A 2016 antiterrorism law enables the NIS to access individuals’ travel records, financial records, private communications, location data, and any other personal information for terrorism investigations, based on suspicion alone and without judicial oversight.6

C6 1.00-6.00 pts0-6 pts
Are service providers and other technology companies required to aid the government in monitoring the communications of their users? 3.003 6.006

Court-issued warrants are required to access the content of private communications, but the NIS, police, public prosecutors’ offices, and other investigative agencies may request users’ metadata from service providers without a warrant under Article 83(3) of the Telecommunications Business Act. The government publishes the number of times data was provided to investigative agencies based on these requests, but digital rights advocates say the figures may be misleading, since one request can affect many individuals over a long period of time.1 According to an official press release, in 2019, service providers fulfilled 6,024,977 requests for metadata (a 1.9 percent decrease compared with the previous year) and 448,352 requests to access the logs of private communications (a 19.2 percent decrease).2 Metadata in this context includes the user’s name, RRN, postal address, telephone number, user identification, and dates of joining or leaving the service, while logs document who the user spoke with and for how long. Unlike in previous coverage periods, there were no reports of government critics being targeted.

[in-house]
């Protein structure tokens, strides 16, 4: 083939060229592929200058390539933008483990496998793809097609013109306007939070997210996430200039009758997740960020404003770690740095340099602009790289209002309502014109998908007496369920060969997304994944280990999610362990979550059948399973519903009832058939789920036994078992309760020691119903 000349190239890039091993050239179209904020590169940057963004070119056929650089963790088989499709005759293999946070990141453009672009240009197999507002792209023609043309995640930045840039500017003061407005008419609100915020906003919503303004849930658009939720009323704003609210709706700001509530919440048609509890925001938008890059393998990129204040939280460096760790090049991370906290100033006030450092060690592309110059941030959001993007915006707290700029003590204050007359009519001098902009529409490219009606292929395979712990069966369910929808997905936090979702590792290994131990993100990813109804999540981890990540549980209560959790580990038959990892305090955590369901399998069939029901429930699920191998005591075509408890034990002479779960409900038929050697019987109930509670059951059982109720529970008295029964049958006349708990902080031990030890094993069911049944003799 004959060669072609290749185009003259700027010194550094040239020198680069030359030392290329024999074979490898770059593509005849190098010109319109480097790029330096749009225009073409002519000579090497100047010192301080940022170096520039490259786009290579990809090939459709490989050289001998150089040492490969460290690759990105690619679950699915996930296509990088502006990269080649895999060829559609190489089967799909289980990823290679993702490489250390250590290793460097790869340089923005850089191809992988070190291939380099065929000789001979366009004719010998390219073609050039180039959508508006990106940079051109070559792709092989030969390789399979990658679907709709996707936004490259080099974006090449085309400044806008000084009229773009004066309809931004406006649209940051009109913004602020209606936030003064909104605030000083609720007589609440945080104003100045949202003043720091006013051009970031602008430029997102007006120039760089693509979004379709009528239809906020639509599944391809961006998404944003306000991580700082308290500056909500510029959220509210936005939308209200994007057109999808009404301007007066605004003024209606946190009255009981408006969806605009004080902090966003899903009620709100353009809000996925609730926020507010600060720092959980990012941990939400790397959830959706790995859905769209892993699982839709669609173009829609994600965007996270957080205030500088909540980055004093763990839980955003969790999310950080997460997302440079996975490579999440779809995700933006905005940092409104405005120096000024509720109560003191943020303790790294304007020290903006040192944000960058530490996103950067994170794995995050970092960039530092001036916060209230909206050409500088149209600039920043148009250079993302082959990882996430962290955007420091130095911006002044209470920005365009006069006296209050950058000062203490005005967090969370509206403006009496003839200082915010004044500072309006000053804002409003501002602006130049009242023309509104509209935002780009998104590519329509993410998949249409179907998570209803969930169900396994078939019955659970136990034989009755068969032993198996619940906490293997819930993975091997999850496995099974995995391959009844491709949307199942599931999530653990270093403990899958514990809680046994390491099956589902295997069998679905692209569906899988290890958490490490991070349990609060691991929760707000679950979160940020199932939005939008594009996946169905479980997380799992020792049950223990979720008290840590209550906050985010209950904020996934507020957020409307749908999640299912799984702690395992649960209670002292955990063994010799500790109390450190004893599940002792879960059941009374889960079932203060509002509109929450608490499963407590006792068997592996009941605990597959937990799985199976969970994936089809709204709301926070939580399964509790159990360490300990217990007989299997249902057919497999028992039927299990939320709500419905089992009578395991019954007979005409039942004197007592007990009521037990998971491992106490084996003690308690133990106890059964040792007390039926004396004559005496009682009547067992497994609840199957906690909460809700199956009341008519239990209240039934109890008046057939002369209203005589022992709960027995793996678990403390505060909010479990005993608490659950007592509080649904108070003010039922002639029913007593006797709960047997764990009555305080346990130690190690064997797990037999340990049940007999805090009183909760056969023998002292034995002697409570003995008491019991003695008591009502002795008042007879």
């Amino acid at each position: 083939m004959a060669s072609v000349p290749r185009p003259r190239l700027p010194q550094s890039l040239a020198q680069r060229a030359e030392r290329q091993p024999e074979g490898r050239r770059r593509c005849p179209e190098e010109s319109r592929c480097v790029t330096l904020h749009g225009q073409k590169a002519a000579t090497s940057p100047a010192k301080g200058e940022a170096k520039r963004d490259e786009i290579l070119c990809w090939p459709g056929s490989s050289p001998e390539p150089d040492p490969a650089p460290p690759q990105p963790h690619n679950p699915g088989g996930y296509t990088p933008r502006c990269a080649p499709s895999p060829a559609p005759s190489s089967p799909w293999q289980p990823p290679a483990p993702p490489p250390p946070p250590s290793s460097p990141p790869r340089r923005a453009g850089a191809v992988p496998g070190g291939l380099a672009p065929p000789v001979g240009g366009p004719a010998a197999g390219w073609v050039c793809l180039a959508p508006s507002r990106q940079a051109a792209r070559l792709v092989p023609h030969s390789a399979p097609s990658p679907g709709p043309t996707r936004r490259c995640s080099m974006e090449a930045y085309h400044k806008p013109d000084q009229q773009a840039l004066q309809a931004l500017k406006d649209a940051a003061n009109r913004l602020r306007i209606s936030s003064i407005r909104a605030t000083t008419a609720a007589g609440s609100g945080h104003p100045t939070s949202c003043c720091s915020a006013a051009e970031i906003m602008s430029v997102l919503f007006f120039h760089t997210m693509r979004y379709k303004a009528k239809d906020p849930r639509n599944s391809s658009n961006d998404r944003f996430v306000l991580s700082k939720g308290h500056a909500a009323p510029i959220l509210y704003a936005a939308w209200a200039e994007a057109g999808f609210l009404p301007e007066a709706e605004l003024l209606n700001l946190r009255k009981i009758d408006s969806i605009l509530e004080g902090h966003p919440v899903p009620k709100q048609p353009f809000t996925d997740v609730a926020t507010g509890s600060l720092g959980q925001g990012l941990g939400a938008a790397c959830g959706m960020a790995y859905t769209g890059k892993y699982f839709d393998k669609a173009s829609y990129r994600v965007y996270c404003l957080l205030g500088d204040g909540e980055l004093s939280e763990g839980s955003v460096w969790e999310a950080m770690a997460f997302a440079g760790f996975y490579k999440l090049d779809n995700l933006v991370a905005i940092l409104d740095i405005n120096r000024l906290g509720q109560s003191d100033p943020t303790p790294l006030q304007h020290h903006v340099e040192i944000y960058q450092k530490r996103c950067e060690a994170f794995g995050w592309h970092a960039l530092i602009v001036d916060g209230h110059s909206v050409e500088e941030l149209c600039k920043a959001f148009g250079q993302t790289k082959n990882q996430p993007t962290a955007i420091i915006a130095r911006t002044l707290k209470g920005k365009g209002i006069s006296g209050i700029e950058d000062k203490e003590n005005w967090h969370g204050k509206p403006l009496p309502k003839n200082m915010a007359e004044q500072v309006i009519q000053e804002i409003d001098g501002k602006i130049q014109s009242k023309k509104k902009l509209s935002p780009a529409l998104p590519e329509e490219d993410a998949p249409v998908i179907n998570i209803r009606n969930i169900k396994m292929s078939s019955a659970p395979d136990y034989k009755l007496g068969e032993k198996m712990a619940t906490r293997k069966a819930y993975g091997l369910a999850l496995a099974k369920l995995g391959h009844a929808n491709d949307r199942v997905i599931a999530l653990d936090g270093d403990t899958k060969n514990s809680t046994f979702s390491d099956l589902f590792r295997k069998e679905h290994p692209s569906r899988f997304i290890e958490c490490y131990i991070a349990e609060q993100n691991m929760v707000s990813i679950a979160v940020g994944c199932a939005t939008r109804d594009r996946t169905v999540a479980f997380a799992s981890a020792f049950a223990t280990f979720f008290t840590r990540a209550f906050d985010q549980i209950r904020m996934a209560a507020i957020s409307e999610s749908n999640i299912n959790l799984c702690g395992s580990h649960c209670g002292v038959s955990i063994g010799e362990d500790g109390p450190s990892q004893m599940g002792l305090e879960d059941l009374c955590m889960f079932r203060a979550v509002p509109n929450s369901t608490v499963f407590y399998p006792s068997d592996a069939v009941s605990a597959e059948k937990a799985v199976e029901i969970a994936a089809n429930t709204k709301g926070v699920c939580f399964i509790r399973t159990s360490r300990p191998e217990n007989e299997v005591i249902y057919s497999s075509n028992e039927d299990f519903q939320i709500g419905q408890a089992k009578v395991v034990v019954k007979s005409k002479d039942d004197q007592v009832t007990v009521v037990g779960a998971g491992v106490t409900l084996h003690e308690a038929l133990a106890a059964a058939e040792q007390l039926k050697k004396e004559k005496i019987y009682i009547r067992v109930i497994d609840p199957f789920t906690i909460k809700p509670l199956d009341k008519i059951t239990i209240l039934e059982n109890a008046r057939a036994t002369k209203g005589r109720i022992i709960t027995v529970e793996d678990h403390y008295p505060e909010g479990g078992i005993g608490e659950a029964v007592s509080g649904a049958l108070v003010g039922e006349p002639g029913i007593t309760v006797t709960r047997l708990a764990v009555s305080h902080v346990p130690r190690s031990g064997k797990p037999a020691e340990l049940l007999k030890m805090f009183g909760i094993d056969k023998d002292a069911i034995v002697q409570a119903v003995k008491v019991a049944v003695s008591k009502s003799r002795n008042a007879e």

There is limited transparency surrounding official requests for communications data, and courts have reinforced this lack of openness. Service providers have a legal duty to inform the targets, but they have been criticized for failing to do so.3 Open Net Korea, an NGO that advocates for a free and open internet, filed a tort claim against the government in 2016 over warrantless access to citizens’ personal information, but the claim was rejected by a court in December 2018.4

In the context of the government’s COVID-19 response, the 2010 Infectious Disease Control and Prevention Act (IDCPA)5 provides authorities with broad surveillance powers. Officials have accessed personal data from credit card records, phone location tracking, and security cameras all without court orders. They have paired the data with personal interviews for rapid contact-tracing and monitoring of actual and potential infections. Importantly, IDCPA requires information collected to “be destroyed without delay when the relevant tasks have been completed,”6 but criticisms have been raised over excessive data collection. In some cases, officials have publicized online the gender, age range, and movements of patients, fueling online ridicule, scrutiny, and social stigma.

In January 2020, amendments to the country’s three major data privacy laws (Personal Information Protection Act, the Network Act, and the Credit Information Use and Protection Act) were passed so as to reduce the scope of protected personal data. The amendments allow for more third parties to better access users’ private information. The government claims the amendments seek to encourage more “research and innovation,” in the broadest senses of the terms.7 Civil liberties organizations have raised strong concerns over the potential privacy violations of the amendments,8 which came into effect in August 2020, after the coverage period.

C7 1.00-5.00 pts0-5 pts